"He's Severus Snape," Dilys responded quietly, trying for matter of fact and not quite getting there. The portrait shrugged when Hermione looked up and tried to focus on her. "It's the only answer we have, Hermione. By all rational laws, he should have been killed long before the end of the first war. I have no idea how he's survived this long, especially as I'm certain we still don't know everything that happens to him. Something keeps him going, but I'll be damned if I know what it is. He is... frighteningly strong."

Hermione blew her nose hard, starting to feel marginally better, at least physically. She gestured vaguely at her notes. "If I'm right about even half of that, he should be dead now."

The mediwitch picked up the sheaf of parchment and leafed through it quickly. "No, you're more or less spot on, my dear. Well done. And try not to worry too much – it will take far more than just this to stop Professor Snape for long. Anyone else would be dead, true, but as Dilys said – this is Severus." The nurse smiled rather sadly. "Even now, I am constantly amazed at what he manages to endure. Half the time it doesn't even slow him down."

"He even looks half dead," Hermione commented, hiccupping as she fought down her sobs and forced herself to calm down a bit before she became hysterical. She thought for a moment. "No, he doesn't, actually. He should do, but he doesn't. It's like... I don't know, a greyhound or something. It's not normal for a human to be that skinny, but somehow it works for him? I can't explain it."

"I've heard worse descriptions of him," Dilys responded with a laugh. "I daresay Severus has, too."

Madam Pomfrey looked like she was trying not to laugh as she nodded. "Rather clumsy when compared to your usual standards, Miss Granger, but I understand exactly what you mean. Normal rules do not apply to Severus Snape. Now, if you'd like to bring your notes into my office, I'll make some tea and start teaching you why that is, as much as we've been able to puzzle out."

Potions the following day proved to be one of the worst lessons of Hermione's academic life. Snape spent most of it glaring at her, apart from the almost challenging look on his face every time he sat down that dared her to flinch or wince, and you didn't need to be a know-it-all to spot that he was just waiting for the slightest excuse to rip her apart. Hopefully only verbally, but she honestly wasn't sure. Even Harry didn't often attract this level of rage. Clearly Snape felt extremely embarrassed now that she knew more of the truth than almost anyone else, and the man was obviously finding it difficult to reconcile Hermione the Healer's apprentice with Hermione the student. Just as clearly he had absolutely no faith in her promise to keep silent.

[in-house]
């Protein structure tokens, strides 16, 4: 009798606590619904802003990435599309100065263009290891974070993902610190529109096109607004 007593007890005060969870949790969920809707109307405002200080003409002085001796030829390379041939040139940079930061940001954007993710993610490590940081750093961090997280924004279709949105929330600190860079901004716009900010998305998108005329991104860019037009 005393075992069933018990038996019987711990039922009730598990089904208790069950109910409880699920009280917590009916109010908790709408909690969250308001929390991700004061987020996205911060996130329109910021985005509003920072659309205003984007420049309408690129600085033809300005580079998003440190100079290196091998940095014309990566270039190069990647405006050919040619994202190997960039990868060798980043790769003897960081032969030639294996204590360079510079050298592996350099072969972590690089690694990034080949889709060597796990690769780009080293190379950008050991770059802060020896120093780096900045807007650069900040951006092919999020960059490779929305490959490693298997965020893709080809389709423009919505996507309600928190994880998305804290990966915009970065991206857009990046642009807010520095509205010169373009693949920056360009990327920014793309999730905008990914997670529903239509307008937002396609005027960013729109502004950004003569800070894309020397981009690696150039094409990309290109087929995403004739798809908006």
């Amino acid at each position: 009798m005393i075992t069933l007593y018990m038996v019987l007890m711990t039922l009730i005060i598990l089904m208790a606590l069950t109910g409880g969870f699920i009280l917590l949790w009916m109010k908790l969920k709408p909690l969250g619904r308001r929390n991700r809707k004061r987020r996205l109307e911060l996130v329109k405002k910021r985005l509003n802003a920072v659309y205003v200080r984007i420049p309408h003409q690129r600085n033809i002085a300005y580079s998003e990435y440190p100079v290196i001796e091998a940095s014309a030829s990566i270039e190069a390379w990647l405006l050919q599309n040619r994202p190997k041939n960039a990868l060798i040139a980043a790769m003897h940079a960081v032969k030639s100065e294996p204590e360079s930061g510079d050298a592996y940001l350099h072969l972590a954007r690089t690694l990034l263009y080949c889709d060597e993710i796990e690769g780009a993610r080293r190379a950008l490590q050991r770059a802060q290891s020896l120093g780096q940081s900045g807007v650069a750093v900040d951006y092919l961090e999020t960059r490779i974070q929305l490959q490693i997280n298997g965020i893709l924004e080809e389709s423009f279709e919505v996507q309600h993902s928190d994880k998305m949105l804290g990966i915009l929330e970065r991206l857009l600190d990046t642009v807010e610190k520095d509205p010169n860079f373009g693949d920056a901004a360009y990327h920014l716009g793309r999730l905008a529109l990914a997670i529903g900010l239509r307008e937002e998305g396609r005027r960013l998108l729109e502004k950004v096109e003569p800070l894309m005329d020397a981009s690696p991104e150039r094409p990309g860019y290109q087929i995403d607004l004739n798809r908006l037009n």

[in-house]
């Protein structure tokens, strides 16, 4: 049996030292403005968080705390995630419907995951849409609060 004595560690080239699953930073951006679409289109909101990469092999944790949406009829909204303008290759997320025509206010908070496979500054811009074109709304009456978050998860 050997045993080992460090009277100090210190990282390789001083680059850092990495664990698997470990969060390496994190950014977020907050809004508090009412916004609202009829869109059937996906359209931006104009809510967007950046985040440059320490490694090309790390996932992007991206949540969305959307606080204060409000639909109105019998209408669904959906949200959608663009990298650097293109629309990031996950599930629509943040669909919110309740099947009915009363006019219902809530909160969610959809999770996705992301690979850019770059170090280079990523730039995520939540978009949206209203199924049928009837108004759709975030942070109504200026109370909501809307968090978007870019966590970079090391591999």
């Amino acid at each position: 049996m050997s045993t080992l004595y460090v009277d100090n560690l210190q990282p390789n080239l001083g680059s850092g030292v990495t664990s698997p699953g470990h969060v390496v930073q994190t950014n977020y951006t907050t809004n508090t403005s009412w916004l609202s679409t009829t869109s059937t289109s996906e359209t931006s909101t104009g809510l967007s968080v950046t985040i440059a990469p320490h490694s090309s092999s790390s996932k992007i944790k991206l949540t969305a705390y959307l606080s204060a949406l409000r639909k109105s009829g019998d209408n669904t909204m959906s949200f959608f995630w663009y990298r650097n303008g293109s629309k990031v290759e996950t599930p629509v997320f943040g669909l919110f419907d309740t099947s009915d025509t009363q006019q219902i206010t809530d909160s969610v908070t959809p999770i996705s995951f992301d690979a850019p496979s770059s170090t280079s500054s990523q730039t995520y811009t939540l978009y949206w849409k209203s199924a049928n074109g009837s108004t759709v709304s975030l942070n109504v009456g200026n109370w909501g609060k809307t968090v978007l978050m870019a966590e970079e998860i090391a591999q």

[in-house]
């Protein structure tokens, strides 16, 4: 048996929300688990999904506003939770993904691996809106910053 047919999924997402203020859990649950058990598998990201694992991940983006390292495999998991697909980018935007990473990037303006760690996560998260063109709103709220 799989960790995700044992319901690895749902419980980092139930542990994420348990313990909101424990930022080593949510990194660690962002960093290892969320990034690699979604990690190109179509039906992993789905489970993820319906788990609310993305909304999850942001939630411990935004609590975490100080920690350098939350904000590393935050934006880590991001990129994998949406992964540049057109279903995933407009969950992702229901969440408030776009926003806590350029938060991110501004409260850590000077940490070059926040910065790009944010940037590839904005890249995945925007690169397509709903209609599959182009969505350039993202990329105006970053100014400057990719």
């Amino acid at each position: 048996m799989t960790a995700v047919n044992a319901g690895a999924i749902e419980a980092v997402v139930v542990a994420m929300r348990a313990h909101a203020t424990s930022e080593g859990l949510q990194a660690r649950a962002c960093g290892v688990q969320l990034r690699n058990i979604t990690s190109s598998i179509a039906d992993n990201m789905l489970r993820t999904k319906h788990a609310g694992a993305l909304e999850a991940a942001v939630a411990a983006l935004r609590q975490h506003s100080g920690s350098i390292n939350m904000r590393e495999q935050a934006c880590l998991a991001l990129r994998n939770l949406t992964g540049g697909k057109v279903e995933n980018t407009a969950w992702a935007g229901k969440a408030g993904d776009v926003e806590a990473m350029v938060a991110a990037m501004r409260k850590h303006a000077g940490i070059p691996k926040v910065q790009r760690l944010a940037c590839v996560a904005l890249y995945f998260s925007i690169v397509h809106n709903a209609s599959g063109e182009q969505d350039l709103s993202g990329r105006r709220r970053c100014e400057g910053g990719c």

All in all, it made for a very uncomfortable atmosphere, especially as a sleepless night and another fit of crying had left her exhausted and on edge anyway. For once it was easy to leave Neville, Harry and Ron to their own devices; not only did she absolutely not want to do anything to draw Snape's anger, but it was all she could do to keep an eye on her own potion, let alone anyone else's, especially since she had such a lot to think about.

Last night had been horribly upsetting, but it had also been enlightening. By all accounts, Snape was a medical miracle, given everything that appeared to be wrong with him. His metabolism alone was utterly weird; bizarre as it seemed, he was naturally thin and it had nothing to do with his diet. He didn't suffer from an eating disorder or a thyroid problem or anything like that; he simply never gained weight, particularly when stressed. Admittedly at the moment his weight was below normal even for him, but it wasn't as serious as it seemed it should be.

The chronic hepatitis turned out to have been caused by alcohol abuse in the past, and there wasn't much point in trying to heal it completely because he still occasionally drank far more than he should do. Not often, Madam Pomfrey and Dilys had assured her, but sometimes. It seemed there was a history of alcoholism in his family anyway, and given the kind of life he led it was understandable that he sometimes sought other methods of coping. Hermione had asked about the needle marks again and they had assured her that although he had been a user in the past, he had been clean for about ten years now; they didn't think he had started again, and he said he hadn't. He also had a history of self harm; not all his scars had been inflicted by other people, although they were pretty sure that had stopped now.